b. “Downbound Train,” Bruce Springsteen. Because New Jersey, where Turner runs from, and how he once “had something going, mister, in this world.” And because in 1984, when the song was written, everything was going to hell. So, this is, in my mind, one of the most prescient, but also one of the saddest songs ever written, and Turner is one of my saddest characters. And that is saying something.

6. “Fairy Tale”

a. “Some things Never Seem to Fucking Work,” Solange. When the runaway Aisha isn’t listening to the Tangled soundtrack, she’s playing Solange. This song especially, because it’s just so reckless and helpless.

b. “Higher Ground,” Red Hot Chili Peppers, because Stevie Wonder’s song (and his own unflinching performance of it) is as critical now as ever. I tried listening to a bunch of war movie soundtracks but Dan, the wheel-chaired veteran who takes Aisha in and keeps waiting for her to kill him, isn’t all that. Before Dan enlisted he was just a regular 90s alt-rock kind of guy on a collision course with fate. He played state soccer when he still had legs, and he had Nirvana and Pearl Jam and the Chili Peppers in his ears when he was Over There, just trying to get to higher ground.


a. “Gloria” Part I: “In Excelsis Deo”; Part II: “Gloria (Version),” Patti Smith. I named my character’s wolf-dog Gloria because Patti Smith makes a cameo in every book I write. This story is adapted from a chapter in American Monster, about a man who goes home to rescue the farm from his addict aunt. While Van Morrison’s song nails desire as the ultimate rebellion, Patti, weaving her own poem, Oath, into the lyrics, teases a Whitman-esque howl from it that is just right: “My sins my own, they belong to me” speaks to total defiance, the secret care, and in the end, a plea for forgiveness from the only one who matters. Gloria.

8. "Rogues Bay 3013"

a. “Spanish Sahara,” The Foals. This story is about a creator having his creation turn the tables on him, because that is how Fury rolls. The Furies, self-generated from the spilled blood of Uranus’ genitals when his son Cronus castrates him, haunt the piece although I did not consciously set out to do that. Philippakis’ sweetly menacing vocals underscore how some things, once created, can never be uncreated—perfect for my tale of dark desire on a collision course with the rage of ages.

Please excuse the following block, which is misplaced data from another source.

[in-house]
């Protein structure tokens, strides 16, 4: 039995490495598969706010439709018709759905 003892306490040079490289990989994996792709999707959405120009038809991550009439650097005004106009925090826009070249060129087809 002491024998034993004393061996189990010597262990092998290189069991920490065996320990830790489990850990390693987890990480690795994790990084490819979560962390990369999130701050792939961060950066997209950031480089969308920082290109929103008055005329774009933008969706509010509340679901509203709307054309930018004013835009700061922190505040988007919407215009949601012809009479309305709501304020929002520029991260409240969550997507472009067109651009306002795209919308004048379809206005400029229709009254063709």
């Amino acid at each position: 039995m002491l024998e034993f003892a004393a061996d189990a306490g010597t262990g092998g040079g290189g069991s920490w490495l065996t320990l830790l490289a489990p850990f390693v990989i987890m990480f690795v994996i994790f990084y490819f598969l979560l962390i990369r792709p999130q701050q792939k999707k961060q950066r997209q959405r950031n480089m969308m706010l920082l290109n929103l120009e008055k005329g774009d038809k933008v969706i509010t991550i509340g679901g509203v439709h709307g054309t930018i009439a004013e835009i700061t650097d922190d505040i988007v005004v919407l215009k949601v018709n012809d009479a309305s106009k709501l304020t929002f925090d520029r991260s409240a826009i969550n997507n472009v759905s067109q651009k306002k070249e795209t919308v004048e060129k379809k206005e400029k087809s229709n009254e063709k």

b. “Metal Heart,” Cat Power. Esme Black is an astronaut at the top of her game brought low when she rescues a Metal Heart who thinks with his dick. “How selfish of you to believe in the meaning of all the bad dreaming…” Chan Marshal sings. Ouch.

9.“War Wounds”

a. “Godless,” The Dandy Warhols. This is a historical fiction about a boyhood friendship that blooms and withers in a godless place. I tried listening to WWII music but that blocked me. The Dandies’ psychedelic garage sounds got the juices flowing as they often do, and the lines, “Hey I said you’re godless, then, hey and you’re a soulless friend,” are an example of how the best use of the second person in lyrics, at least for me, is when it’s like that scene in Taxi Driver where De Niro pulls a gun on his own reflection and asks the man in the mirror “Who the fuck do you think you’re talking to?”

b. “Per un pugno di dollari (Titoli),” Ennio Morricone. This whole album worked perfectly to keep me in the weird, contested cowboy country of Jack and Dickie’s boyhood.

10. “Collision”

a. “Gett Off,” Prince. I could write something here about how as artists all we want is to get off, to get to the end of our story, and that just like there are 23 positions in a one-night stand (and in this playlist), there are as many ways into process as there are hours in the endless night, and that we ignore the muse’s booty call at our peril. Or I could admit that this story was so hard to write for me that the only thing that got me through was thinking about sex. And that dancing alone in my office was good for my soul. And that Prince kept me going through this story of the collision of worlds that led to the 2016 election, and he keeps me going still.

11. “Glow”

a. “We the People… ” A Tribe Called Quest. Because their pioneering political hip hop pulled no punches, even at the end. Because in 2016, in the lead-up to the election, which is the setting for my story, they warn: “All you black folks you must go/All you Mexicans you must go/And all you poor folks you must go/Muslims and gays, boy, we hate your ways.” That is all.

b. “Love,” Lana Del Rey. Because “Glow” is a story about collision of love with hate, and because this song is much a dirge as a celebration, a call to arms. “It doesn’t matter if I’m not enough for the future or the things to come…Don’t worry baby.” Mmmmm.

12. “Like Ripples on a Blank Shore”

a. “White Wedding,” Billy Idol. At the heart of my Zombie-ish novella is a nightmare wedding that buries the main character alive, just like Billy said it would.

b. “Reckoner,” Radiohead. The title of the story come from this song, which nails for me how being human is a matter of ebbs and flows. As you listen, the track decomposes, like the Hosts in the story, and then recomposes, like the character Clare who was once Clay; and then it be-comes something else, like my bride who was lost and now is found. An infinity of ripples.

J.S. Breukelaar and Collision links:

the author's website

Breach review

Paperback Paris interview with the author

also at Largehearted Boy: